I got confused, I remember that opto’s are safer to use in case the relay breaks, the low level circuit doesn’t get blown away by the higher voltage. But I fail to understand why the relay would fail? The PWM would only be used to switch the relay, not for other purposes.
Thanks for the feedback Tom, RPM control isn’t really on my wishlist right now, as I do not seem to have use for it now. But good to know that my reasoning is somewhat correct.
I’ll order a relay one of the days and will try it out. I’ll provide feedback once up and running so others might take use of it too.
I think the rationale behind the concern that connecting a relay to a PWM pin might cause the relay to fail is that the PWM signal would have the possibility of crossing the trigger voltage level for the relay often, thereby triggering the relay on and off a lot more often than they are built to handle.
There’s no doubt that a relay is the right tool for the switching job. The recommendation I’m seeing is to not us a PWM pin to drive the relay.
alright, now I understand!
That´s indeed a risk.
Will look into it if I can use a pin from Extension 1 or 2, on my SKR Pro, instead to trigger the Relay.
Searching for “arduino relay” seems to me to be the magic sauce to find a bunch of relays that can be triggered by the 5V, digital output of an arduino. These type of boards:
These are only rated for 125VAC. But it may be possible to find similar boards where you are. And the one you linked may be that. I just don’t want to look closely at it (mostly because I don’t want you to trust me. I want you to know for yourself, so you can know enough to accept the risk).
I personally don’t see a lot of risk using the pwm pin to get 12V. As long as you never use any duty cycle other than 0% or 100%.
Tom has correctly described the concern I expressed.
If you use a non-PWM pin and the relay is either ON for periods when the router is milling, or OFF- then pretty much no concerns.
If the pin is a PWM pin and there is any level of pulsing, the relay will wear out quickly. (I’ve seen that happen in other applications where even at “100%” duty cycle, the pin still glitches)
So, test it and as Jeff said, if it’s not toggling at 100% duty cycle then it should be fine.
I don’t think I saw what board you are using, so I’m not sure if it would be a good idea to add a flyback diode for that relay. The danger there is that the inductive collapse when the relay is shut off could end up blowing the driver in the board that runs the relay. Optoisolated mechanical relay modules don’t have that problem, but then you have to directly supply the relay module with power to run the coil. Like Jeff said, better that you research this well so you don’t end up blowing the output on the controller you plan to use.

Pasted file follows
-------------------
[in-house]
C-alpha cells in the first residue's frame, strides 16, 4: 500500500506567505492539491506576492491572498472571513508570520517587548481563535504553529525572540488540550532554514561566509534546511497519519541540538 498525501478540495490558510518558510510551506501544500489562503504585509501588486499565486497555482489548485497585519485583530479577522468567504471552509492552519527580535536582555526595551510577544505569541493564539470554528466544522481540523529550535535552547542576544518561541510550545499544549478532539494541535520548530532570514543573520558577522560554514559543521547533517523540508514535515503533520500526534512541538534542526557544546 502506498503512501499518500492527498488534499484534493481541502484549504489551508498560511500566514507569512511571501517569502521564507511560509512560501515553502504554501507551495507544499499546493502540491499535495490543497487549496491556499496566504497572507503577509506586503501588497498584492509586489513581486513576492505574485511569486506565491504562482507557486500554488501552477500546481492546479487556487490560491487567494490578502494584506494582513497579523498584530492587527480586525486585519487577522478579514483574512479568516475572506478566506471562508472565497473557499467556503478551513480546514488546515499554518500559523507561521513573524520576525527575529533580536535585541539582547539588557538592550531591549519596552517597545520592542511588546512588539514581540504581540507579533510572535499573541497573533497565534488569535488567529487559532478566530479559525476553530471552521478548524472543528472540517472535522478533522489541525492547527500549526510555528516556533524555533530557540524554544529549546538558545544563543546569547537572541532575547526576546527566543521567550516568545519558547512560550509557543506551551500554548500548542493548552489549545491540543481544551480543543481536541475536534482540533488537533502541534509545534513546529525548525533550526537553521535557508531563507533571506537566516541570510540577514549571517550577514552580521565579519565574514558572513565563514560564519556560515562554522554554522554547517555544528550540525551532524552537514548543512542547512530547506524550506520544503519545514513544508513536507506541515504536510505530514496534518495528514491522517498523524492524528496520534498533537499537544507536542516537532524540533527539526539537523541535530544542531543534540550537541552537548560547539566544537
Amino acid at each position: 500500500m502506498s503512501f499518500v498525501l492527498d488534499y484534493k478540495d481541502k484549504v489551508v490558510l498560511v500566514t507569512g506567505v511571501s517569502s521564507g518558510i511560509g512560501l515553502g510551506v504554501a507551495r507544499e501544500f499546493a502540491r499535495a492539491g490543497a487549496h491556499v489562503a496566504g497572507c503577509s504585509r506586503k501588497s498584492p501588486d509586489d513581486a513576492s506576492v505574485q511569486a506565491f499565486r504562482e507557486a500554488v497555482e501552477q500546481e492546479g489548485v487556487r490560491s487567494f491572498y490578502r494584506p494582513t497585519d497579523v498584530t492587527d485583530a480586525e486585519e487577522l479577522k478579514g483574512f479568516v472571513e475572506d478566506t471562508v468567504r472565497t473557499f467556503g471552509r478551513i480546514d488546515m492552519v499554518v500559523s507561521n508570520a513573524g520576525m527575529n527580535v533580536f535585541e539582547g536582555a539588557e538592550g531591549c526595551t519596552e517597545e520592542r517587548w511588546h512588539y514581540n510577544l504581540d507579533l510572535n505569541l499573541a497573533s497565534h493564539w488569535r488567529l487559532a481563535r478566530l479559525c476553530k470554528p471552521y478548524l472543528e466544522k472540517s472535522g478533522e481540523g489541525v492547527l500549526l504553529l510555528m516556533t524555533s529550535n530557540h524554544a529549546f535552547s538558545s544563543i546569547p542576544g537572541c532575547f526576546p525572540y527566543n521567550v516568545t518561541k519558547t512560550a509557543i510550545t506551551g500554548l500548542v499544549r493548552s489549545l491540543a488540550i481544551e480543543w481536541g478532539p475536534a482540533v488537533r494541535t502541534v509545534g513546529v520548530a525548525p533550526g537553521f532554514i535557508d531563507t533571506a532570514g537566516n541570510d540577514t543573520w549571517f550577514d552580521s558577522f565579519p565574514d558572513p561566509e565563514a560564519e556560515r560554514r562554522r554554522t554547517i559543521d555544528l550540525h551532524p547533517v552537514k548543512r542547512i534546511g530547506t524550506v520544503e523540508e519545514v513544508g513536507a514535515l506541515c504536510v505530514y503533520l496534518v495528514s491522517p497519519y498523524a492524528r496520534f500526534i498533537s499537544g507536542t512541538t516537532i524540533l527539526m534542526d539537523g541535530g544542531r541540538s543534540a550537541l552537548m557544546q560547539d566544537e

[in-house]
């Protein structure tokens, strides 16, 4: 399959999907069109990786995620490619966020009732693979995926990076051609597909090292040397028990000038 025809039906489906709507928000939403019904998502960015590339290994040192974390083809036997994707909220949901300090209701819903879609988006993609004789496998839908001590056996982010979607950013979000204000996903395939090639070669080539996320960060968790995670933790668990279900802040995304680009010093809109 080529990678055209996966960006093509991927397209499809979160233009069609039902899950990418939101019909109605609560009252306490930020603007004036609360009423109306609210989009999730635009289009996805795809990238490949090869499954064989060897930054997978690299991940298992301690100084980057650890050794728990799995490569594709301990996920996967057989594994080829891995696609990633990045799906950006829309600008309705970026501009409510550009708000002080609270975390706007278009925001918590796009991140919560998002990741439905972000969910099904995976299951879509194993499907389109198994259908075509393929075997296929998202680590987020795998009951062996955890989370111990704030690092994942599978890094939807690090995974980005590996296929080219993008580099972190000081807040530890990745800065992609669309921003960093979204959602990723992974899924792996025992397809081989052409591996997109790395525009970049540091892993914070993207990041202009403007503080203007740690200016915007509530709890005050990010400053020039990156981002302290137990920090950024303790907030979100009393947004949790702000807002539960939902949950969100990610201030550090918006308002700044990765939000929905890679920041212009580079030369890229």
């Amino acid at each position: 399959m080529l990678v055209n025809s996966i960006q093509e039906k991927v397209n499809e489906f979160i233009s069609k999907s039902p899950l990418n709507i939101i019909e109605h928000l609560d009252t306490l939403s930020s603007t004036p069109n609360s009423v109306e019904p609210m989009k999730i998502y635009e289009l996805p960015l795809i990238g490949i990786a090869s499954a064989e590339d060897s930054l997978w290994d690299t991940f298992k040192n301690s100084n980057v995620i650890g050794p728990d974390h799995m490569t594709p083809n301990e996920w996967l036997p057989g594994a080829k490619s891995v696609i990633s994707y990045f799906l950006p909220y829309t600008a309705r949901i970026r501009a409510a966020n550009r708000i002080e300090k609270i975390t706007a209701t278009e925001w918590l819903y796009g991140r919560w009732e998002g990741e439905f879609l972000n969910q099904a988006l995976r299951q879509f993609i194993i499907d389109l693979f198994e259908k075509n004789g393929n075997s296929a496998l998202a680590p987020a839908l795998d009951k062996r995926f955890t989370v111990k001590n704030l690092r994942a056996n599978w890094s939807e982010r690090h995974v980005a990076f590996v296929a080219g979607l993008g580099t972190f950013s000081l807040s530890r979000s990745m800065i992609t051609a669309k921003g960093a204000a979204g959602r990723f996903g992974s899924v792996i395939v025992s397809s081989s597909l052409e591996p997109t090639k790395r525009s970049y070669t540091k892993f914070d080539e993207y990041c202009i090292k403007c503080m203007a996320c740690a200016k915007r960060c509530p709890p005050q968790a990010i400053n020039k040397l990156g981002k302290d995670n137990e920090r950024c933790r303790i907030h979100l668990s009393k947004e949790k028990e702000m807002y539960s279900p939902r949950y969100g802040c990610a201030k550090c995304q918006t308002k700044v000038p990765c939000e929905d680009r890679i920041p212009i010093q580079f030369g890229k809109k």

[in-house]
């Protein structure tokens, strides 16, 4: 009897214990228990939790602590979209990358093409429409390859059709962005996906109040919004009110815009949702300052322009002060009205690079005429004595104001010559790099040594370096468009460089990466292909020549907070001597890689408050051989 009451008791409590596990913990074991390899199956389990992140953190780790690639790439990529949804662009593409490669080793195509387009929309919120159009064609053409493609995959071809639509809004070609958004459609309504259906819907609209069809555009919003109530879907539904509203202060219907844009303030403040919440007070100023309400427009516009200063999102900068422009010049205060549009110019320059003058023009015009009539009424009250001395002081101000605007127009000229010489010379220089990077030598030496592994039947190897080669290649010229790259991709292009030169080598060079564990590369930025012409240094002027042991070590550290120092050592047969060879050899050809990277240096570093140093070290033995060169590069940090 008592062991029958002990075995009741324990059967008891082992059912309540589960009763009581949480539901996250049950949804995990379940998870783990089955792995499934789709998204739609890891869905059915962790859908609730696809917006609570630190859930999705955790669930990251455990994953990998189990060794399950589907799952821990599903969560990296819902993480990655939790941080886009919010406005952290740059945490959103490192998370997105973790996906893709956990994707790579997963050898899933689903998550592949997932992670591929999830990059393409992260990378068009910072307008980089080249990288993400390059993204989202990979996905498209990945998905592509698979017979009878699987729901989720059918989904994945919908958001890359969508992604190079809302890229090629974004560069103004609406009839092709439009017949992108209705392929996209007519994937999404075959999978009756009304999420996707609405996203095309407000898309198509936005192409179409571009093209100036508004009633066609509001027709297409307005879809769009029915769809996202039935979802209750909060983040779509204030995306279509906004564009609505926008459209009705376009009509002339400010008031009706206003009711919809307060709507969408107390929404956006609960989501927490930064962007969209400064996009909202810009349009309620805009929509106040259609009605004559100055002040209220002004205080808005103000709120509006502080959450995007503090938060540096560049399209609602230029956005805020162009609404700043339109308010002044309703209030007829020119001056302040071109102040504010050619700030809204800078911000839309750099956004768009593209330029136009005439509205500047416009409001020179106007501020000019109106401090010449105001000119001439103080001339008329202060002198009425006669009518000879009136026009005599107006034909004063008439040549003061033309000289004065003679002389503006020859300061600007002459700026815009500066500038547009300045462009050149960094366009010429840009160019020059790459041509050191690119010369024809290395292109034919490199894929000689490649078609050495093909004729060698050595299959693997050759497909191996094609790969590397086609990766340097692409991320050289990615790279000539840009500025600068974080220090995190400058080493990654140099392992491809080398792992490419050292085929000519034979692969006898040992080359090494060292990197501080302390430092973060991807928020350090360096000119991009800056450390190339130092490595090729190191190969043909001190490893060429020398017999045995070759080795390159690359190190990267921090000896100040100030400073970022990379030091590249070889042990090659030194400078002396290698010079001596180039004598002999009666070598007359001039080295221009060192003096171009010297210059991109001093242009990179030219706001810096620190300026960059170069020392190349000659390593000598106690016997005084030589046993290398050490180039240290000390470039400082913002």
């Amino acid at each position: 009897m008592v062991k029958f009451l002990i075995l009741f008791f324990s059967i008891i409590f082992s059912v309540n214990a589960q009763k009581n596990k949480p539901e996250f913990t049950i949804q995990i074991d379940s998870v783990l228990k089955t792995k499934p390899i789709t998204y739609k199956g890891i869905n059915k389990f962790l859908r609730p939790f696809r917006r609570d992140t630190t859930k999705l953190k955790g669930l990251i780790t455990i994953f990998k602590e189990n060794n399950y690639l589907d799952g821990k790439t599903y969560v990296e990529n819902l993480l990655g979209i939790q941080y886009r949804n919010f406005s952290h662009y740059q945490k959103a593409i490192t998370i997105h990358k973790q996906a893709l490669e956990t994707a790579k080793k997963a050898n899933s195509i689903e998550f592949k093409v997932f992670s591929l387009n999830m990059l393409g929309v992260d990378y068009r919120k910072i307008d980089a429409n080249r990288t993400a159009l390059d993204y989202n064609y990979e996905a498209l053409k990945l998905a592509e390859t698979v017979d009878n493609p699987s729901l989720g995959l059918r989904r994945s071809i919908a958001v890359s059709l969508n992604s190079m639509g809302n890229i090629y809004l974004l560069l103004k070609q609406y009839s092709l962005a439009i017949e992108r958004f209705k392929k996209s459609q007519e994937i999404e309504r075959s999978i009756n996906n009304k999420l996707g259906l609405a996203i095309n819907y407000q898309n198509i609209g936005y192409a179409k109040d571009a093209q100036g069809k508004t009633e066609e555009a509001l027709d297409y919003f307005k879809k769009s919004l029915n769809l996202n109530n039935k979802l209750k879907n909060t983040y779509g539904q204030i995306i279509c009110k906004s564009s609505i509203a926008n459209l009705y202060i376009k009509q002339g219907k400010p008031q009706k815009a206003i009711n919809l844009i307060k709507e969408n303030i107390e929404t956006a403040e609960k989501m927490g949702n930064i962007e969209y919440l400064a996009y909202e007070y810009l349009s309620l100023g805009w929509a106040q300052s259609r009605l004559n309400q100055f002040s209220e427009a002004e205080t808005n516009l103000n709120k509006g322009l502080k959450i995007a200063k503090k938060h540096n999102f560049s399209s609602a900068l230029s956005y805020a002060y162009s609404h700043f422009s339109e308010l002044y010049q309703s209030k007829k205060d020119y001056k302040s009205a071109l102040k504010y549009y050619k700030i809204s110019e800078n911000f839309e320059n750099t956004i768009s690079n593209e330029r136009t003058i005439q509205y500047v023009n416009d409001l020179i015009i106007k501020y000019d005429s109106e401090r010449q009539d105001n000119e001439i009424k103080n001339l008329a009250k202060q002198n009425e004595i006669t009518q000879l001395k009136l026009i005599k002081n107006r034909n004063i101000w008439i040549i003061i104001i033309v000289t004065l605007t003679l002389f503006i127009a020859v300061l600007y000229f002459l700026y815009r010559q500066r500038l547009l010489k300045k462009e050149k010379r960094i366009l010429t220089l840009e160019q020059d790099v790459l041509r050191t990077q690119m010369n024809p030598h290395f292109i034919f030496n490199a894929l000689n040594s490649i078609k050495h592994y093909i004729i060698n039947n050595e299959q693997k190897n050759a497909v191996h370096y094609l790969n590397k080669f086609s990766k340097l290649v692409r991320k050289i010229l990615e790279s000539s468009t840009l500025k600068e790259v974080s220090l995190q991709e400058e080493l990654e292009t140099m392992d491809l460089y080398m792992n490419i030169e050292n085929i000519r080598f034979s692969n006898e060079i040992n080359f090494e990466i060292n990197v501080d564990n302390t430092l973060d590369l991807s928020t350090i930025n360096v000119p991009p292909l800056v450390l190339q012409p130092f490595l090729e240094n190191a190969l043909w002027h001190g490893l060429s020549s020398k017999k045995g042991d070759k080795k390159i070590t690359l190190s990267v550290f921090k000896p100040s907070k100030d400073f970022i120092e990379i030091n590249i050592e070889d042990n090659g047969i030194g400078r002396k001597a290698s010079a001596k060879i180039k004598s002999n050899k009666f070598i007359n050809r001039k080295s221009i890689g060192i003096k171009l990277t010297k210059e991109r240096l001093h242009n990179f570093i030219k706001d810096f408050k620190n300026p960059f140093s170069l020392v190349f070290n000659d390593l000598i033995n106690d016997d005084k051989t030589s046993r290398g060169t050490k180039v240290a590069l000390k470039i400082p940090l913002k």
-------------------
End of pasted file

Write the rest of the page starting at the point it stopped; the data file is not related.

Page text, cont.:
You can use M42 to set the pin. It won’t do any pwm. I really think we are making a mountain out of a mole hill here.
Thanks for the feedback guys, I appreciate the warning and detailed explanation.
I´ll use the coupling relay so I can mount it in the electrical box, and when using PWM pin I will look for a PWM to analog convertor too, to avoid the issue described by MakerJim.
Just a followup question. Does anyone know what voltage the PWM pins use (other then the Fan, that´s just 12v)? And am I correct the Heat0 / 1 / 2 need the 12V power from hot bed or bed power?
It is low side drive. That means the positive end is tied directly to your 12V rail. The negative is the switched side. It switches between floating and ground (on when it is ground).
Need to look for a 12V PWM to analog convertor instead of 5v
I just skimmed the posts above, so my comments below may have already been mentioned.
One solution is a solid-state relay (SSR). For inductive loads, you want amperage rating of the SSR to be 10X the rated amperage of the load. Here is one off Amazon that will work with your router.
If you go with a relay designed for an Arduino as suggested by Jeff, I suggest spending a little bit more and purchasing the 30A version like this one. It is optocoupled, and it is rated for an inductive load of 1 1/2 HP at 240V.
Neither solution should require converting PWM to analog as long as you set the pin HIGH (or select a non-PWM pin).